A lot goes into the psyche of Iron & Wine’s music. There’s the storytelling, the imagery, the poetry, the earnestness – oh God, the earnestness. Sam Beam has been the bearded bloke wielding an acoustic guitar since well before any of the current batch could even so much as grow facial hair – he knows his way around a tugged heartstring or two. If there’s one thing that comes across properly tonight inside the Joan Sutherland Theatre, however, it’s the lighter side. The backing band make their entrance first and set up the opening number before Beam theatrically sneaks onto stage, shooshing the crowd’s applause in the spirit of a pantomime villain creeping up behind the unsuspecting protagonist. A few songs later, during “Last Night,” Beam pretends to start crying during the final chorus – a meta acknowledgement of how sombre and self-serious his songwriting can come across as. Before too long, he’s cracking wise with audience members – teasing out an intro after he’s heckled to hurry up; or threatening to never come back to Sydney after an inebriated audience member calls out for “Put Your Back Into It,” a hit for fellow Opera House inhabitant Ice Cube.
It’s this looseness and easing of the tension, however, that allows for a greater connection to the music itself. In one instance, an audience member spontaneously calls out for deep-cut “Jesus, the Mexican Boy.” Beam obliges, resulting in one of the most beautiful performances of the entire set – just Beam, gently fingerpicking and crooning away, with a captive audience at pin-drop silence. All jokes aside, there’s a reason Beam has been able to comfortably fill out the room over two nights – and, by extension, done the same in the Concert Hal on his visit some four years prior. He’s an exceptional talent, enriched by a laconic drawl and a distinctive take on the genre. Furthermore, he’s bolstered by a truly wonderful backing ensemble – particularly in the case of the keyboardist and percussionist/drummer, whose talents also extend to providing stunning three-part harmony when the occasion calls for it. As back-handed a compliment it may seem, Iron & Wine absolutely falls into the category of music where one forgets how great it is. Not on account of it being unmemorable, but rather its subtle textures and dynamics – their emotional heft doesn’t resonate until you’re experiencing it in quick succession of one another, such is the case this evening.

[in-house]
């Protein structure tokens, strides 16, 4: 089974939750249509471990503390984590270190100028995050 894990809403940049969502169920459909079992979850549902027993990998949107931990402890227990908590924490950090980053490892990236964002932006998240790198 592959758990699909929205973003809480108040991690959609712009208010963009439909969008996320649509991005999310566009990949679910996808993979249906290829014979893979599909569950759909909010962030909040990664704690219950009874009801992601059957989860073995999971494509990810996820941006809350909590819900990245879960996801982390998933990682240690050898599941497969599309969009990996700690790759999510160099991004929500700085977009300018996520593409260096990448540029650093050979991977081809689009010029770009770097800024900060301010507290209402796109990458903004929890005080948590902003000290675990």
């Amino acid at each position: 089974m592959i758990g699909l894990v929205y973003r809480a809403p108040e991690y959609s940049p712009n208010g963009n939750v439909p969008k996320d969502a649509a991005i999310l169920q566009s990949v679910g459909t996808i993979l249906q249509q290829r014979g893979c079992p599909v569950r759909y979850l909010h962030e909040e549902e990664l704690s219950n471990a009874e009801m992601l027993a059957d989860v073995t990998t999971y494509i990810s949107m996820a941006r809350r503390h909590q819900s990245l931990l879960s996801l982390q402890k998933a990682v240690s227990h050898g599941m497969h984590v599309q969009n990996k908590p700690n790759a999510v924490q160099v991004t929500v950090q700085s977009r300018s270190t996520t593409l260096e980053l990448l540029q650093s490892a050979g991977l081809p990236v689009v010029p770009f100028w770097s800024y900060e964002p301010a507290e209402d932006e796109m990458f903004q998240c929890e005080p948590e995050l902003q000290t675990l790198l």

“We like to bring the weather with us,” cracks Beam at one point – he’s alluding to the prop clouds that hang above the band on-stage from dangling wires. It’s more than that, though – Beam brings a private universe
Review – David James Young